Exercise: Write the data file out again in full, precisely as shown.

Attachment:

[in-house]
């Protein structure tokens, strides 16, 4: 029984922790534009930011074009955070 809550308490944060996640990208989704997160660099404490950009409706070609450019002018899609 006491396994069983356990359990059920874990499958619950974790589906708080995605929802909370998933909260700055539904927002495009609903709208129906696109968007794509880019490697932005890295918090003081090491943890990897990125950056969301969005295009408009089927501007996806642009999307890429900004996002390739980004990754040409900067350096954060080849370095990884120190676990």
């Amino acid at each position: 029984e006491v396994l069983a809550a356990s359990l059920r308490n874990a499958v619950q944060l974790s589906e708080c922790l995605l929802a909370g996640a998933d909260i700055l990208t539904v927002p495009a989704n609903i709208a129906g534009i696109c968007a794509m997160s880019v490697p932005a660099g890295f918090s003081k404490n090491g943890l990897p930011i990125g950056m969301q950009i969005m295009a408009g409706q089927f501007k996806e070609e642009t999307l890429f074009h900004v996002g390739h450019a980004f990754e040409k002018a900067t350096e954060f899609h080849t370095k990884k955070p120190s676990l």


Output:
[in-house]
């Protein structure tokens, strides 16, 4: 029984922790534009930011074009955070 809550308490944060996640990208989704997160660099404490950009409706070609450019002018899609 006491396994069983356990359990059920874990499958619950974790589906708080995605929802909370998933909260700055539904927002495009609903709208129906696109968007794509880019490697932005890295918090003081090491943890990897990125950056969301969005295009408009089927501007996806642009999307890429900004996002390739980004990754040409900067350096954060080849370095990884120190676990």
């Amino acid at each position: 029984e006491v396994l069983a809550a356990s359990l059920r308490n874990a499958v619950q944060l974790s589906e708080c922790l995605l929802a909370g996640a998933d909260i700055l990208t539904v927002p495009a989704n609903i709208a129906g534009i696109c968007a794509m997160s880019v490697p932005a660099g890295f918090s003081k404490n090491g943890l990897p930011i990125g950056m969301q950009i969005m295009a408009g409706q089927f501007k996806e070609e642009t999307l890429f074009h900004v996002g390739h450019a980004f990754e040409k002018a900067t350096e954060f899609h080849t370095k990884k955070p120190s676990l």